Psychologist Milton Rokeach wrote book The Three Christs of Ypsilanti describing his experience running a mental ward in Michigan in 1950's. He had 3 guys who each believed themselves to be Jesus, so he roomed them together and set them tasks where they had to work together every day. He hoped that the confrontations would spur at least one of them to reconsider. But it didn't work out that way. Each man's story of how Jesus came to be locked up in an asylum in Michigan was a maze of logic that made sense until Rokeach poked a hole in it. But as each story fell apart, it would be swiftly rebuilt without any self-doubt. But each man remembered the intricate details of the other men's explanations, and gleefully picked them apart. All the time remaining convinced that their personal story was completely reasonable. Every time Rokeach brought up the impossiblity of three christs, none of them came to a realization that they were deluded; they simply dismissed the others' claims.

They were not rational men, but they were rationalizing men.

We all work the same way. We can see the inconsistencies and fallacies and rationalizations in other's reasoning, but are blind to our own.

Centrifuge training for jet pilots to resist G forces in combat. As pilots go in and out of consciousness, they report all the same things that accident or hospital patients do when having 'Near death experiences' - tunnel of light, friends and family greeting you, mixed up memories. Both of these circumstances are actually the brain trying to make sense of what is happening as its systems go haywire with oxygen deprivation. narrative is so important to our survival that it is the last thing the brain gives up on.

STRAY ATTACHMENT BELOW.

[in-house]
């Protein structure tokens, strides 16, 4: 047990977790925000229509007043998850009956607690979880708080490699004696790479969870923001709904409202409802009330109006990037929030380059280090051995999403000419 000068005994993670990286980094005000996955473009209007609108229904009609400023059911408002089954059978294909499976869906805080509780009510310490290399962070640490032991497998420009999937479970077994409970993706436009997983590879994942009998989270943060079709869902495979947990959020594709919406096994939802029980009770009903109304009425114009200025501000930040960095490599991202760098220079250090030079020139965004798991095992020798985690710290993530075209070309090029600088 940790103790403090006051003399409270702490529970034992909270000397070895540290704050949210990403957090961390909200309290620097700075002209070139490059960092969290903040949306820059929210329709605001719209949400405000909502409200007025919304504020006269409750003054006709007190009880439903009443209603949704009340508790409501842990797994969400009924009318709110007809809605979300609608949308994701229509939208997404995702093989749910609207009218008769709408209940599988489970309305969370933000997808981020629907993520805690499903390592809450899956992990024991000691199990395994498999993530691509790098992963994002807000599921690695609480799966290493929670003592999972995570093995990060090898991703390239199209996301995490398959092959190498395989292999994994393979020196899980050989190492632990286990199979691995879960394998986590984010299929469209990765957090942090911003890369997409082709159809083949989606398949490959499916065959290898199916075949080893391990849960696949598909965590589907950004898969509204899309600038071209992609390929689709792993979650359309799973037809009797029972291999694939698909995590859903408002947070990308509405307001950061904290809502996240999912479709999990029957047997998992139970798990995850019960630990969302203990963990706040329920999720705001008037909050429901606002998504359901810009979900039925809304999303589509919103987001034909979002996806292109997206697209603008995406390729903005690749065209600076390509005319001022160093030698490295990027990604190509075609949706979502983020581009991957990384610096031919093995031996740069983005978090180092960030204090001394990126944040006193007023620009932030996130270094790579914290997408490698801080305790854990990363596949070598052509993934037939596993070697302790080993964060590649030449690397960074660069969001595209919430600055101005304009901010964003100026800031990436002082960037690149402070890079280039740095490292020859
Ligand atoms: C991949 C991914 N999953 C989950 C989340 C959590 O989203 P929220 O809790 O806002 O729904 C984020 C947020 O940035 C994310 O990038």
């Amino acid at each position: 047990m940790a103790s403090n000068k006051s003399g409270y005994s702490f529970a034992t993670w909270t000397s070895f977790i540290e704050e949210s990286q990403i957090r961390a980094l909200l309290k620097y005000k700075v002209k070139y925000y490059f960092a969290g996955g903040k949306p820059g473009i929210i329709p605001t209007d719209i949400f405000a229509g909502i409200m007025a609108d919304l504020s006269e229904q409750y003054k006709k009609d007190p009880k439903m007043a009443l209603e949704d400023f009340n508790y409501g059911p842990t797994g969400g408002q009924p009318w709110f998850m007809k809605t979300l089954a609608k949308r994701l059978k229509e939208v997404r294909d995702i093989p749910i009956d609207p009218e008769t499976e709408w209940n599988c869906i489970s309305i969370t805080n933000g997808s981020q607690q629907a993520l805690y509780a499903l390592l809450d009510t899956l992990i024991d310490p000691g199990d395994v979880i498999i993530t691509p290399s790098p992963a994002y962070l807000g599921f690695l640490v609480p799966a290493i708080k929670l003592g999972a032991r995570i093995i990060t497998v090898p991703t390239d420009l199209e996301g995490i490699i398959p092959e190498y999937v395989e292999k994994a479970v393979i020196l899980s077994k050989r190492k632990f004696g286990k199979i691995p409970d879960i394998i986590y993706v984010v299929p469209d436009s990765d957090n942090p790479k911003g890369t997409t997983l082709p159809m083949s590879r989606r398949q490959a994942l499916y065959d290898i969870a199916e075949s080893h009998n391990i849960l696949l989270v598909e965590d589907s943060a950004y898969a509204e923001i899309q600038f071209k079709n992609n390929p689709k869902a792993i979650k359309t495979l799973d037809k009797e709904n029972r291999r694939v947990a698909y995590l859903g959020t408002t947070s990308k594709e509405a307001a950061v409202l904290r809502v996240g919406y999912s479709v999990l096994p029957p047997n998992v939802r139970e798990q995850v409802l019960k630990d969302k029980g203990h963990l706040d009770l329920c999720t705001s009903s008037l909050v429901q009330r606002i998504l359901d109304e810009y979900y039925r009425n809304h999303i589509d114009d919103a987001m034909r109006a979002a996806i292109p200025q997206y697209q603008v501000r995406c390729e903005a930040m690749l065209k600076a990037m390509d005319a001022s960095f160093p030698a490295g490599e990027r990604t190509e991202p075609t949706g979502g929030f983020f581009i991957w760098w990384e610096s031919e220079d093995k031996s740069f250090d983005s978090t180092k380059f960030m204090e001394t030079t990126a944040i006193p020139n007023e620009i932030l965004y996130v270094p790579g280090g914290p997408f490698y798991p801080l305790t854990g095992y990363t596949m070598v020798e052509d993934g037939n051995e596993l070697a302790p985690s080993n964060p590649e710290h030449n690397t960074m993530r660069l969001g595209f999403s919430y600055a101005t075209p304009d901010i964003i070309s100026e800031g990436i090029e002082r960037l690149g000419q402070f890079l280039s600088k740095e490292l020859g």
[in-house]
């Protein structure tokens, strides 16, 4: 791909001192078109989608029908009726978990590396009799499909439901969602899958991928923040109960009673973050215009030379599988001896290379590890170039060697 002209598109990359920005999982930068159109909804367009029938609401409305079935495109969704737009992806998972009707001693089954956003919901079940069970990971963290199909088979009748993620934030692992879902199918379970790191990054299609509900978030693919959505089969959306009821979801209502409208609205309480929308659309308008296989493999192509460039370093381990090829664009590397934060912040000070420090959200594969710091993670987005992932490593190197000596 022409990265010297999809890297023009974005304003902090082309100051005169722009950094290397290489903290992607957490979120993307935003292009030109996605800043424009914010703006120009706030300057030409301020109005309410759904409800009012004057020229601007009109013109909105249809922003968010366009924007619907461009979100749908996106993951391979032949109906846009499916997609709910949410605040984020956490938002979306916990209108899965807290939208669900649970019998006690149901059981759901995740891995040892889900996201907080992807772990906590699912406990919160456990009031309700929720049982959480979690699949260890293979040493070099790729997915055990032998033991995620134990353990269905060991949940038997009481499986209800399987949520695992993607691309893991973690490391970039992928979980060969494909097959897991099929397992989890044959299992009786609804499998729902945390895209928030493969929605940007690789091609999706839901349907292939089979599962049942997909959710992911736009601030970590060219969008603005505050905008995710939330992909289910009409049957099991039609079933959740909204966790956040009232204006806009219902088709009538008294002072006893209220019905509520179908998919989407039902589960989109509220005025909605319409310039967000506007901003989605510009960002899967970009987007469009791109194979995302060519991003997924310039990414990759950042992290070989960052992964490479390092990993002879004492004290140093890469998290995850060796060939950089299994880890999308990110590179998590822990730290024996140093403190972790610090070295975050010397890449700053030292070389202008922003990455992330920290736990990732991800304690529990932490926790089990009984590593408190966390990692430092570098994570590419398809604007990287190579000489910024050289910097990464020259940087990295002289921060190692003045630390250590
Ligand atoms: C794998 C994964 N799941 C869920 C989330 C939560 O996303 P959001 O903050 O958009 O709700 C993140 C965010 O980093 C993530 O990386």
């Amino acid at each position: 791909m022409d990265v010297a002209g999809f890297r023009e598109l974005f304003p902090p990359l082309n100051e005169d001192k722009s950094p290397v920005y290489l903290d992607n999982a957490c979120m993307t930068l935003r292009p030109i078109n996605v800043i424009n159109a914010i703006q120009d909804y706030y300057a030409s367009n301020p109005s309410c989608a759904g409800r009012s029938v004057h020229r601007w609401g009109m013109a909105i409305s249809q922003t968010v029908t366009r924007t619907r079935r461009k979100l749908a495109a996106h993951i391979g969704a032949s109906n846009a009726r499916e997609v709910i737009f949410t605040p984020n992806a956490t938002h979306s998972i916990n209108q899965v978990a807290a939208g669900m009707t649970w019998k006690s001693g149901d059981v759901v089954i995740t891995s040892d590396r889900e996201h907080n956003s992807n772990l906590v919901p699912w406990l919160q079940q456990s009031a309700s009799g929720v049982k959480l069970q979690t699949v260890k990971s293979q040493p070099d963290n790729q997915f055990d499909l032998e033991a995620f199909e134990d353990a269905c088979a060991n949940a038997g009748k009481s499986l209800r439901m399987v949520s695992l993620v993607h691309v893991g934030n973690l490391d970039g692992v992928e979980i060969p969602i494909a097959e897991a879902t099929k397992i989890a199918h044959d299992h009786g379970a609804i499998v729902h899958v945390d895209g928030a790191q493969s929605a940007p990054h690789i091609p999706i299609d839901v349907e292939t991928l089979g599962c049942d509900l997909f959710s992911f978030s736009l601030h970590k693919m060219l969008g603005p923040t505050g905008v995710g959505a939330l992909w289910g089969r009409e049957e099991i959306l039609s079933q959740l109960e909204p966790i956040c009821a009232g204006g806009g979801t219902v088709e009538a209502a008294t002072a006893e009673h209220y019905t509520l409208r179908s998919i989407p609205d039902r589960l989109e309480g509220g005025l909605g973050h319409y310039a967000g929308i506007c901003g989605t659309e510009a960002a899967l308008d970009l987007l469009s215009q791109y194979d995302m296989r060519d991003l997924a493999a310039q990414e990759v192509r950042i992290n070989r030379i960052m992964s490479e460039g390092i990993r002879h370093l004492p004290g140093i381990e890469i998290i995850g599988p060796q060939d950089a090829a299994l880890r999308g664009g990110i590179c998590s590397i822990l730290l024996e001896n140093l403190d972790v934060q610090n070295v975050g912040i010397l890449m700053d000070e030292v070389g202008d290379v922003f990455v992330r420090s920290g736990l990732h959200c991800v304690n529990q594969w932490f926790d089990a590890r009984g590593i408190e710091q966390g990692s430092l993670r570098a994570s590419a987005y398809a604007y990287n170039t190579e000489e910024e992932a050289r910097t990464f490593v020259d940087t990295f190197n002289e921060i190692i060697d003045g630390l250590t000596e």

Cotard's syndrome part of a family of symptoms found in patients who have lost their ability to connect emotionally with others. Their sensory input is weird and non-sensical, so they make up weird stories to account for it - everyone else has been replaced by robots or aliens and I'm the only one who can tell the difference.

There is only a degree of difference between their stories and yours. Your explanations could also be wrong, but you aren't being fact-checked. These false accounts are called confabulations - unintentional lies. They are not true, but the person making them does not realize that.